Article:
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NUT + SEED MILK — Sprouted Kitchen

Popping in to add something to the pantry staple arsenal. Malk? Mylk? I can’t. It’s just milk made from nuts and seeds and has made no sense to my parents how one “milks” a nut so I hope I can clear some things up for them, if perhaps visually, here. See the nipples on that cashew, Dad? 😉

It’s been chilly lately, so my coffee and tea consumption has been a pretty steady stream through the day until happy hour. I typically use an unsweetened coconut milk creamer from the market but have more recently fallen in love with homemade cashew milk in there instead (after the coffee has cooled down quite a bit, the milk just separates and falls to the bottom of a super hot cup). We also have a family wide adoration of peanut butter Puffins cereal that floats beautifully in the almond milk.  I am including a few recipes for nut and seed milk (for those with nut allergies) below. You do need a nut milk bag or small sieve (cheesecloth optional) to strain the almond milk. I tend towards the cashew milk because the fibers all blend into the milk enough that you can just include them in the finished product, leaving you with something that resembles whole milk versus skim. If you prefer it the viscosity of store-bought, strain it. I make muffins with the leftover pulp (reference this pumpkin muffin recipe, swap in overripe bananas for the pumpkin and use a dry sweetener instead of the maple to compensate for the wet pulp). The suggested soaking step helps break down the phytic acid and enzyme inhibitors, making the nuts easier to digest. Overnight is easiest for me, it’s all hands off time, then I can blend them in the morning, but at least 4 hours would likely do the trick. More notes on why to soak them on My New Roots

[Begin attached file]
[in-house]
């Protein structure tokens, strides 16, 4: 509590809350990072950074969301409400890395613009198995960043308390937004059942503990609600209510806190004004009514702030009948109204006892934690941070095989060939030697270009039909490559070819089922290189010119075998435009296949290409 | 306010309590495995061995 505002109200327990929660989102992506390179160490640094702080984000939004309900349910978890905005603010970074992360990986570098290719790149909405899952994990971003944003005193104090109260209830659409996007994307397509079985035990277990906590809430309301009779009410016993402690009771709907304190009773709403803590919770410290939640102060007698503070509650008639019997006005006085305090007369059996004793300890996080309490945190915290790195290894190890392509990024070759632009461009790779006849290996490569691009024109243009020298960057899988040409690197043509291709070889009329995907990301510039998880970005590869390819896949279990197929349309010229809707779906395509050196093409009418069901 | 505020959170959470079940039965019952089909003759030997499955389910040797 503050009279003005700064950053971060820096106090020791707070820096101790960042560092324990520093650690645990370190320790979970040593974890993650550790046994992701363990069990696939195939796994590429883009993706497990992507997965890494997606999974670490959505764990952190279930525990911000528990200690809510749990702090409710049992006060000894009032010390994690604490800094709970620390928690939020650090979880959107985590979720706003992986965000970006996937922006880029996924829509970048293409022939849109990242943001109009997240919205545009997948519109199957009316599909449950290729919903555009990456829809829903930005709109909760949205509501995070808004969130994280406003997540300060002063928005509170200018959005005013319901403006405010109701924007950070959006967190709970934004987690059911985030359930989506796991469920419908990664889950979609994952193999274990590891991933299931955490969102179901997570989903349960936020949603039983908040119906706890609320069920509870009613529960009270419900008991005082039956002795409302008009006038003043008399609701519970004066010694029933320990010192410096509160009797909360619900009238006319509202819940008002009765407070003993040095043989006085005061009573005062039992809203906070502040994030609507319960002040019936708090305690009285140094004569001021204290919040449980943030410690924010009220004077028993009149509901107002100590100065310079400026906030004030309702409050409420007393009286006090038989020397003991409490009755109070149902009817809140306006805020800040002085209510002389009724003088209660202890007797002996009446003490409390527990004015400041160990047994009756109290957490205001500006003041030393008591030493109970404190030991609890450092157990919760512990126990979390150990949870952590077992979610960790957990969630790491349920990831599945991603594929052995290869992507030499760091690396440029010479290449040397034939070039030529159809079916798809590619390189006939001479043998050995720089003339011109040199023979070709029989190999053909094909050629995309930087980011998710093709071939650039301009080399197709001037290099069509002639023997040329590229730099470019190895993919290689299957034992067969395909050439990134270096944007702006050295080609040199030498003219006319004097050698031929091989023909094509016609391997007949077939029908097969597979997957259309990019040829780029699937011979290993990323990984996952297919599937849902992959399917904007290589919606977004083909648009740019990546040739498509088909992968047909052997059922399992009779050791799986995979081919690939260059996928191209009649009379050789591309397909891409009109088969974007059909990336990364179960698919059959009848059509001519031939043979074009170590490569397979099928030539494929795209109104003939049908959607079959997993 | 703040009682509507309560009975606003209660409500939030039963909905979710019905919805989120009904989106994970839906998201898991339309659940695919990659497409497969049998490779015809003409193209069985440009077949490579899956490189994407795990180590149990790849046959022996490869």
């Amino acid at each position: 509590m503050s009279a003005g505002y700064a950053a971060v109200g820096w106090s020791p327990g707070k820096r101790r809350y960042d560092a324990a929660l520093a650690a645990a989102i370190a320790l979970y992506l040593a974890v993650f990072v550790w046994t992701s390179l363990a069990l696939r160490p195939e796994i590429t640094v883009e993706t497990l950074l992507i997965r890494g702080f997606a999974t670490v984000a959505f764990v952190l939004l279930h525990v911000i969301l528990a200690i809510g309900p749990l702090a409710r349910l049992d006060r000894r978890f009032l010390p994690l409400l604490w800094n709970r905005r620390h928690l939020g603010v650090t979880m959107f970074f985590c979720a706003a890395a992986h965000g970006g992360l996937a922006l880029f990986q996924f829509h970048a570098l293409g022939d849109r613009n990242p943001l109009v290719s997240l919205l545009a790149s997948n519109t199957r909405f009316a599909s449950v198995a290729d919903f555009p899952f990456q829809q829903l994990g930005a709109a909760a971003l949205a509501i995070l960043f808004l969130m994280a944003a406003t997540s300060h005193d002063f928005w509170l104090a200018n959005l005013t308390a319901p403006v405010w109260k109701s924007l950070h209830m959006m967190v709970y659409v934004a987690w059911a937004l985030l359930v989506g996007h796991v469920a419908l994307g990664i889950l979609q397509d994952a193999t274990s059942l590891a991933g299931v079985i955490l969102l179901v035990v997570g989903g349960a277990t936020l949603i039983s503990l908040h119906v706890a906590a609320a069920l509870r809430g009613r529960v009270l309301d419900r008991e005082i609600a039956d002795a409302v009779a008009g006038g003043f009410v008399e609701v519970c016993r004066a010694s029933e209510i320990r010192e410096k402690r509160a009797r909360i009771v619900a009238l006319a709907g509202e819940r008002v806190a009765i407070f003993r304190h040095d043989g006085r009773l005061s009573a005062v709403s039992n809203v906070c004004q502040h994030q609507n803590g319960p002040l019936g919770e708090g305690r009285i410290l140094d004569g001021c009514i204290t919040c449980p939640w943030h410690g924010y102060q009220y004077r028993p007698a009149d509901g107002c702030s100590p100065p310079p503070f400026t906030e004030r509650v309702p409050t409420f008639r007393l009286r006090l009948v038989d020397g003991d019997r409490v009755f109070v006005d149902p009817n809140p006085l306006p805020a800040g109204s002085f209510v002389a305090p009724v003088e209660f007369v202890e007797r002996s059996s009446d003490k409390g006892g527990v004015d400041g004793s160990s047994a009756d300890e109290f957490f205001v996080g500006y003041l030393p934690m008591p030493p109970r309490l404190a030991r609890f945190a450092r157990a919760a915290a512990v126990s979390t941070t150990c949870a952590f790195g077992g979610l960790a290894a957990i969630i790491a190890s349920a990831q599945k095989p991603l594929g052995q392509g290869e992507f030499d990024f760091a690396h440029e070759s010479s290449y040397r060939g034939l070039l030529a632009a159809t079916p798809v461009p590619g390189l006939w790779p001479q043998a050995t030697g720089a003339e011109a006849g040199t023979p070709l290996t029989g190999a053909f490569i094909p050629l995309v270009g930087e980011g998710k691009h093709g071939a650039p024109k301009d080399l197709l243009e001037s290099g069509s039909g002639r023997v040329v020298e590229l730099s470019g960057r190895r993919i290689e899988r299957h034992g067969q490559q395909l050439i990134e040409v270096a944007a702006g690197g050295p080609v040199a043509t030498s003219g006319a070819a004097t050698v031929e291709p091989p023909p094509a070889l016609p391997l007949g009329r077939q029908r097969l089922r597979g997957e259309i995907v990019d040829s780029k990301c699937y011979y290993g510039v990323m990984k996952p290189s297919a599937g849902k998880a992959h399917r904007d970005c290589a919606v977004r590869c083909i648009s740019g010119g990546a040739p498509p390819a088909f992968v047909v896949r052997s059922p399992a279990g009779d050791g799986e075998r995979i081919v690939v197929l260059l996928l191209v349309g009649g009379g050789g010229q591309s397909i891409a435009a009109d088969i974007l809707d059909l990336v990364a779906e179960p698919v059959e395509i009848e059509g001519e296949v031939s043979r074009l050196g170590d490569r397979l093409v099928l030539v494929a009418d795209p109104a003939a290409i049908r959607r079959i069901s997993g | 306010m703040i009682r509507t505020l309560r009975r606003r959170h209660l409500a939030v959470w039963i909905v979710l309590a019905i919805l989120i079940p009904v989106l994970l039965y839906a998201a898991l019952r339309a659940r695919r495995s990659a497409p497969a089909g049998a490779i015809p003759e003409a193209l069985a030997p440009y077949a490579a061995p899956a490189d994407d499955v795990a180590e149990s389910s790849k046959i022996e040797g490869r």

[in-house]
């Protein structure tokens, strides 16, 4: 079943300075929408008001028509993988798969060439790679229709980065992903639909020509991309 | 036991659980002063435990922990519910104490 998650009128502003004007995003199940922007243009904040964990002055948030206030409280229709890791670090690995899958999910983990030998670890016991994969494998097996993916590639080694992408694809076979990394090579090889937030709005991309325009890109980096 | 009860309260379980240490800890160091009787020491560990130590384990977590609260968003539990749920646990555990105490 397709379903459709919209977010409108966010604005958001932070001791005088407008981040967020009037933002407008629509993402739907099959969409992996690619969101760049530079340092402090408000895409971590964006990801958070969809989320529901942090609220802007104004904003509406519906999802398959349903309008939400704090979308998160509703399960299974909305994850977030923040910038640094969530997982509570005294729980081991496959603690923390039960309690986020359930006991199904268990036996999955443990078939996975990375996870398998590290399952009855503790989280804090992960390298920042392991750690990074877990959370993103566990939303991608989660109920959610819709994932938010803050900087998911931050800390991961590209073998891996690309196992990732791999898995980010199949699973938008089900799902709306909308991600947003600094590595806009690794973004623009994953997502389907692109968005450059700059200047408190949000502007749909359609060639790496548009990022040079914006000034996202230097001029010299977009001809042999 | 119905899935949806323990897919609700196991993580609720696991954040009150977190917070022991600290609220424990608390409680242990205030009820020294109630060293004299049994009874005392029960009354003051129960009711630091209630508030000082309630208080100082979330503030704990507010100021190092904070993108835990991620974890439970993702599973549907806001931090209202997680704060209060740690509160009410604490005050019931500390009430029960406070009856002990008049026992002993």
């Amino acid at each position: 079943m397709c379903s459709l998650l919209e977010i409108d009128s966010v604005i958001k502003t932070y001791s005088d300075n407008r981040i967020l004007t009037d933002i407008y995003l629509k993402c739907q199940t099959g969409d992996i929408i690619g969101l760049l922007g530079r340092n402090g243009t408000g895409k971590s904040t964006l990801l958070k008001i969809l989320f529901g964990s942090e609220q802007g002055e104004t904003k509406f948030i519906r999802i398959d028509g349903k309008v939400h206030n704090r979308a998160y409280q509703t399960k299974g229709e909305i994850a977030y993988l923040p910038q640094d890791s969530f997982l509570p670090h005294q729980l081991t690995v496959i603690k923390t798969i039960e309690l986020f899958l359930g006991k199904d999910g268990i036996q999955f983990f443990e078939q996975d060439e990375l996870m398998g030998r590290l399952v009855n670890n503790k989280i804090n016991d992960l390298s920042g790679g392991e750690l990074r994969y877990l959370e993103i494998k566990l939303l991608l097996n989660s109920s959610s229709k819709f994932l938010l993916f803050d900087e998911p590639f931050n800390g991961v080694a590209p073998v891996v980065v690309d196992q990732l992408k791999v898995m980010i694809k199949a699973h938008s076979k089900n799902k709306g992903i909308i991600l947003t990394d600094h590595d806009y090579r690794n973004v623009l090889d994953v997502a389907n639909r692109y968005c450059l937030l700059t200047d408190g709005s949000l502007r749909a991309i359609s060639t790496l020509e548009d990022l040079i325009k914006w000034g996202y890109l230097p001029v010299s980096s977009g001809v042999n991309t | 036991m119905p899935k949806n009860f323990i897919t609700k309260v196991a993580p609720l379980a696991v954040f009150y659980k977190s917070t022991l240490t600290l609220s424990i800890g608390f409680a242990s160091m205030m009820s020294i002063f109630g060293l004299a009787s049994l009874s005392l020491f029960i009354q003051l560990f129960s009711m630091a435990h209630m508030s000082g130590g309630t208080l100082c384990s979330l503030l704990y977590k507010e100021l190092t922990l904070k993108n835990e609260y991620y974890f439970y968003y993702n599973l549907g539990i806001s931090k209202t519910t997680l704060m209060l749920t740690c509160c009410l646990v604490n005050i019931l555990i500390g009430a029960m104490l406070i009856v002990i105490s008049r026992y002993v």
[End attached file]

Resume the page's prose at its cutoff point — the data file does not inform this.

Are you thinking “Sara, I can buy this?” I know, I think that too, and usually do, so I won’t sell this too hard. I will say this turns out much creamier and has a fresher, stronger nut flavor and you can personalize the sweetness or lack thereof and it is more cost effective and less wasteful. It’s like anything homemade, I buy store-bought marinara sauce and cookies and such all the time, but making something from scratch has the extra magic you can’t buy. Perhaps that is just from being close to the process. 

I use about 3 1/2-4 cups water and find that to be my optimum nut and seed milk viscosity – a little thicker than store bought stuff. You can play with that 1/2 cup either direction for something on the thicker or thinner side. Two dates in 4+ cups of nut milk is just barely sweet. Using maple to taste instead will be a bit more of an obvious sweet flavor. 

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